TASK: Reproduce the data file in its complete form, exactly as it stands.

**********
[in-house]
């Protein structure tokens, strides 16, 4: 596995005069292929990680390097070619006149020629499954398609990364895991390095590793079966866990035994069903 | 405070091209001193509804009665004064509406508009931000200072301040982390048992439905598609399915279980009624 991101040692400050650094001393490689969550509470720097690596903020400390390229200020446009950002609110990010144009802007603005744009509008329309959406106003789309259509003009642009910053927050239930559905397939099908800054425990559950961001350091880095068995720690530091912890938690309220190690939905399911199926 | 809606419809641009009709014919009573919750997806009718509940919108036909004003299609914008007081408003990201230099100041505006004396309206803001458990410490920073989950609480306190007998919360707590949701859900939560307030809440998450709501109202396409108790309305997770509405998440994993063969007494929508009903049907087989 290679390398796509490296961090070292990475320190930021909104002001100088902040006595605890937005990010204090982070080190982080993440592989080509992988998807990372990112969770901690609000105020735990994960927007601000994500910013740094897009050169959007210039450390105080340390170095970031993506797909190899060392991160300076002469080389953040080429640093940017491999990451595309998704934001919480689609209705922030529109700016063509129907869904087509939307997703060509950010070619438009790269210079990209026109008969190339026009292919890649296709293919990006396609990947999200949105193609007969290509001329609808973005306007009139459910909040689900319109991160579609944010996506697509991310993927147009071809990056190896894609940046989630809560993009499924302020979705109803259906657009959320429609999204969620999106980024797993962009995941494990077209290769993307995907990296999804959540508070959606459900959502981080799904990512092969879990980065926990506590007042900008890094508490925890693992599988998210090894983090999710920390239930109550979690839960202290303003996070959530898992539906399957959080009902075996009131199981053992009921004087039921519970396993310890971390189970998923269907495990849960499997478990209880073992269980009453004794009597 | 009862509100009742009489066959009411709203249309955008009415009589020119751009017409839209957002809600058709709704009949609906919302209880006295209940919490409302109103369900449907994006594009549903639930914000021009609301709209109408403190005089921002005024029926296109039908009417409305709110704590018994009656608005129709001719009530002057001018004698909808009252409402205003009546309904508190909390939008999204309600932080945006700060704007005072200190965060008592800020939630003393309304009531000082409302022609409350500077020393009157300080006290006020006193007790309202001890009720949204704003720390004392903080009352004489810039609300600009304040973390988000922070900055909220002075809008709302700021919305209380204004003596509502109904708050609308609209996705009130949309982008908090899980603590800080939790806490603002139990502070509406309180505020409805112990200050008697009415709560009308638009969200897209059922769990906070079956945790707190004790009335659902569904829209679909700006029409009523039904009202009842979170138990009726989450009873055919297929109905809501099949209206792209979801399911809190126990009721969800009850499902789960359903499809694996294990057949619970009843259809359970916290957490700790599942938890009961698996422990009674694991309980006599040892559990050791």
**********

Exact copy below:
[in-house]
């Protein structure tokens, strides 16, 4: 596995005069292929990680390097070619006149020629499954398609990364895991390095590793079966866990035994069903 | 405070091209001193509804009665004064509406508009931000200072301040982390048992439905598609399915279980009624 991101040692400050650094001393490689969550509470720097690596903020400390390229200020446009950002609110990010144009802007603005744009509008329309959406106003789309259509003009642009910053927050239930559905397939099908800054425990559950961001350091880095068995720690530091912890938690309220190690939905399911199926 | 809606419809641009009709014919009573919750997806009718509940919108036909004003299609914008007081408003990201230099100041505006004396309206803001458990410490920073989950609480306190007998919360707590949701859900939560307030809440998450709501109202396409108790309305997770509405998440994993063969007494929508009903049907087989 290679390398796509490296961090070292990475320190930021909104002001100088902040006595605890937005990010204090982070080190982080993440592989080509992988998807990372990112969770901690609000105020735990994960927007601000994500910013740094897009050169959007210039450390105080340390170095970031993506797909190899060392991160300076002469080389953040080429640093940017491999990451595309998704934001919480689609209705922030529109700016063509129907869904087509939307997703060509950010070619438009790269210079990209026109008969190339026009292919890649296709293919990006396609990947999200949105193609007969290509001329609808973005306007009139459910909040689900319109991160579609944010996506697509991310993927147009071809990056190896894609940046989630809560993009499924302020979705109803259906657009959320429609999204969620999106980024797993962009995941494990077209290769993307995907990296999804959540508070959606459900959502981080799904990512092969879990980065926990506590007042900008890094508490925890693992599988998210090894983090999710920390239930109550979690839960202290303003996070959530898992539906399957959080009902075996009131199981053992009921004087039921519970396993310890971390189970998923269907495990849960499997478990209880073992269980009453004794009597 | 009862509100009742009489066959009411709203249309955008009415009589020119751009017409839209957002809600058709709704009949609906919302209880006295209940919490409302109103369900449907994006594009549903639930914000021009609301709209109408403190005089921002005024029926296109039908009417409305709110704590018994009656608005129709001719009530002057001018004698909808009252409402205003009546309904508190909390939008999204309600932080945006700060704007005072200190965060008592800020939630003393309304009531000082409302022609409350500077020393009157300080006290006020006193007790309202001890009720949204704003720390004392903080009352004489810039609300600009304040973390988000922070900055909220002075809008709302700021919305209380204004003596509502109904708050609308609209996705009130949309982008908090899980603590800080939790806490603002139990502070509406309180505020409805112990200050008697009415709560009308638009969200897209059922769990906070079956945790707190004790009335659902569904829209679909700006029409009523039904009202009842979170138990009726989450009873055919297929109905809501099949209206792209979801399911809190126990009721969800009850499902789960359903499809694996294990057949619970009843259809359970916290957490700790599942938890009961698996422990009674694991309980006599040892559990050791």